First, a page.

Many of us on FPN literally drool over Steve's (Stevlight) Gfeller cover. IMO it has one of the nicest patinas and well worn looks that I have ever seen on a journal cover. The question I had was how did he get that "look".
Steve was so kind and patient in sharing his technique with me and so I thought I would purchase a Gfeller Moleskine cover and then try to speed up the process several years by using his process and some elbow grease. At least I thought I could give the cover a good start toward its own "look" and then let time and usage take over.
1 Gfeller Moleskine cover in your choice of style and size.
1 bottle of Kiwi Scuff Magic in black. (Heretofore referred to as SM). (Walmart or Target has it).
1 very rough rag with a canvas like texture. I used a rough dish rag.
1 can of Kiwi brown shoe polish in brown.
1 terrycloth towel use for buffing the polish. Paper towels will also work for buffing but you need something that will absorb the extra polish.
1 stiff bristle brush used for taking the shine off the layers of SM.
1 soft bristle brush used for the final matte finish.
Step One: Get a Gfeller Moleskine Cover.
This is the one I purchased. NC.LNH Notebook Cover, Natural English Kip leather, For Moleskine© 5" x 8-1/4" Notebook w/ Hard Cover.
Here is what they start out looking like.
And this is the look I am trying to get a start on.
Be courageous! These are made out of great leather and the Kip is very forgiving. The worst you will do is come out with a well made Moleskine cover that will age beyond any mistakes you make.
I took Kiwi brown solid shoe polish, the kind that come in the tin, and gave it one good coat. The Kip leather will soak up the polish quickly so I would cover an area of the cover fully an then buff it off with a towel and the overlap my last area so that the whole finish would be uniform. It's the same process used when staining unfinished wood. I did an area about 3 inches wide that went from the bottom to the top of the cover and then buffed. The next application overlapping the first by about an inch and then buff quickly and vigorously allowing the buffing rag to blend the two areas.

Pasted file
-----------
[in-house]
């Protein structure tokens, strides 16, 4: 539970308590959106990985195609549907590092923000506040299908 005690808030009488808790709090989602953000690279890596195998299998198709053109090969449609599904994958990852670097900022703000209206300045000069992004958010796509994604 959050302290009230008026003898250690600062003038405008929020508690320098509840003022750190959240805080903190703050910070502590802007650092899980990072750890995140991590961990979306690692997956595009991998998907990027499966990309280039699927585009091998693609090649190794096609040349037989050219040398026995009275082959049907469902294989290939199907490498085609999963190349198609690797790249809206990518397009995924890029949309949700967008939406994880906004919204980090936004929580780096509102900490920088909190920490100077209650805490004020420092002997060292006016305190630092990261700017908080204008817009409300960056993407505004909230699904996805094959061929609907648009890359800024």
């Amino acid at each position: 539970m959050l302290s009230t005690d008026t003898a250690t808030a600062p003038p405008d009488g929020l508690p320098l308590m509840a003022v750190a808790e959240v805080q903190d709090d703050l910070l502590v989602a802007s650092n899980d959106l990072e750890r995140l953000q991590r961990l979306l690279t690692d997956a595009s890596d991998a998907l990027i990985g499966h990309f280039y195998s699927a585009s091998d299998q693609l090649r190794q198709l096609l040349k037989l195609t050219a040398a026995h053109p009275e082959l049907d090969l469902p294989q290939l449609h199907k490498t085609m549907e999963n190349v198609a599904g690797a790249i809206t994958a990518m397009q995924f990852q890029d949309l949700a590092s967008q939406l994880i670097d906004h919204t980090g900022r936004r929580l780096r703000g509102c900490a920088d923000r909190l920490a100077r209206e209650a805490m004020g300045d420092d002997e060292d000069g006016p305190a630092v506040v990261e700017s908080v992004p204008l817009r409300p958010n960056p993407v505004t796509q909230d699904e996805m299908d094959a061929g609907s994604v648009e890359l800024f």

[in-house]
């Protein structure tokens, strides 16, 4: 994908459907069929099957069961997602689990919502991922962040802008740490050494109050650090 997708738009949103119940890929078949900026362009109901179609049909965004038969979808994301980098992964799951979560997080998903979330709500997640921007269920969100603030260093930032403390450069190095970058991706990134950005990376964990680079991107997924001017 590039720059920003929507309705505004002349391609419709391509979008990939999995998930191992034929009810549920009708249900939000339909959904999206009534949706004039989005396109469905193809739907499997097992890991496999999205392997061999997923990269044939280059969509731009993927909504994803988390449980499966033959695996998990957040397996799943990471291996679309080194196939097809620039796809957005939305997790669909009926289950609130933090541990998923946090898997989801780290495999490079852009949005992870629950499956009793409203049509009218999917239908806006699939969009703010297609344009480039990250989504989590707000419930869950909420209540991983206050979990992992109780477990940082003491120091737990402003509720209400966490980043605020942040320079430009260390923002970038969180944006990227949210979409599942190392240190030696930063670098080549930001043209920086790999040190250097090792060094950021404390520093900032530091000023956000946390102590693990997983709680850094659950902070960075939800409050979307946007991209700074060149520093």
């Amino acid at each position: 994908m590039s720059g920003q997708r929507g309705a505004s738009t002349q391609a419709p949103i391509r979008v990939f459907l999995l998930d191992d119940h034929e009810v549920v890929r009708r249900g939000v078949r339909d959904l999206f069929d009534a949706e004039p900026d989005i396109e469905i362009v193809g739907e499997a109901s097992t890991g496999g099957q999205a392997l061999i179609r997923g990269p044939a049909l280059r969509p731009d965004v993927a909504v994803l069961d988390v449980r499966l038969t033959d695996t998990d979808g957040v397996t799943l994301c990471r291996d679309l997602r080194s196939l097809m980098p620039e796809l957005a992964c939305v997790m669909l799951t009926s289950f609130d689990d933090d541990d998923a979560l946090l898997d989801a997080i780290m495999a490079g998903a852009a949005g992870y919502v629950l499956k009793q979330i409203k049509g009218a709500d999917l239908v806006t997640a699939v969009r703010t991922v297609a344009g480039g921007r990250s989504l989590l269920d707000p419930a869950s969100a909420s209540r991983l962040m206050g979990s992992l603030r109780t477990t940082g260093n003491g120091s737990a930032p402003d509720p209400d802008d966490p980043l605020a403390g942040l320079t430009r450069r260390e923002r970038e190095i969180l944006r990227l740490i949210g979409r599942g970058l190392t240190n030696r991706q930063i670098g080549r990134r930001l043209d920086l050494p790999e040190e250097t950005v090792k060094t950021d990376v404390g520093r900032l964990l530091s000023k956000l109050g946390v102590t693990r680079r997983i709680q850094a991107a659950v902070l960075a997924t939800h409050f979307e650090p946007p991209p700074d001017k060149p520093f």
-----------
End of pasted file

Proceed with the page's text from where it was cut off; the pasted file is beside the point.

Do the inside of the cover first and should you not like the results it will be on the inside. It's a good way to practice your technique.
I might mention here that Steve did not do this, but actually went right over the natural Kip finish with the Scuff Magic black and it looks fantastic, but I wanted a darker finish to show through when the SM scuffed off so I did the this extra step with the Kiwi brown.
The variations in color are the result of the leather's grain. This is normal and desired.
This is the color I wanted to come through after the SM wears off. If you prefer the lighter natural color, then skip this step.
After letting it dry over night I began to layer on the Kiwi Scuff Magic black. This is a liquid so it took me about five coats to get it to the thickness I wanted. SM is a paraffin based product that is designed to fill in scuffs on the surface of leather so it is ideal for caking on layers and then coming off with age and usage.
After the first coat:
And after the 5th coat. Let it dry between coats. It does dry quickly, but if you don't let it dry, you will simply melt the last coat and probably remove more of it than you put on it.
After it dries, use the soft brush to blend the finish and remove a little of the unevenness and gloss.
Step Five, Six, Seven, and Beyond!
Take the canvas / rough rag and begin to take off the SM around the edges and corners until you see the amount of color you want.
It does take some elbow grease, but will come off. Keep rubbing.
Here I would take the rag and wrap it around my index finger in order to concentrate the force in one area. I would then rub one area taking off the SM and then crisscross and randomize the rubbing.
And more rubbing.
I started to leave SM behind on key areas of the spine and take off more around the areas that I thought would rub off naturally with use.
You can use the stiff brush if preferred. It also helps to blend the edges between the over and under finishes.
Even more rubbing!
Ugly, but coming along. I put a few minor cuts in with a knife and also used my fingernail to scratch it. (It was itching!)
Rub a dub dub....
Don't judge a book by its cover...!
And after some more rubbing and brushing I am going to stop here. I plan on working on the finish more so this is not close to finished yet, but will give those who wanted to try is a good place to start.
Steve's again for comparison. I hope mine will finally get there!
The beauty of this finish, is that you can go back to any step and redo it. Add more SM, take more off, add some Kiwi brown over the whole thing. Whatever you desire.\
Enjoy and don't worry! Have fun!
Edited by Bisquitlips, 08 August 2010 - 19:51.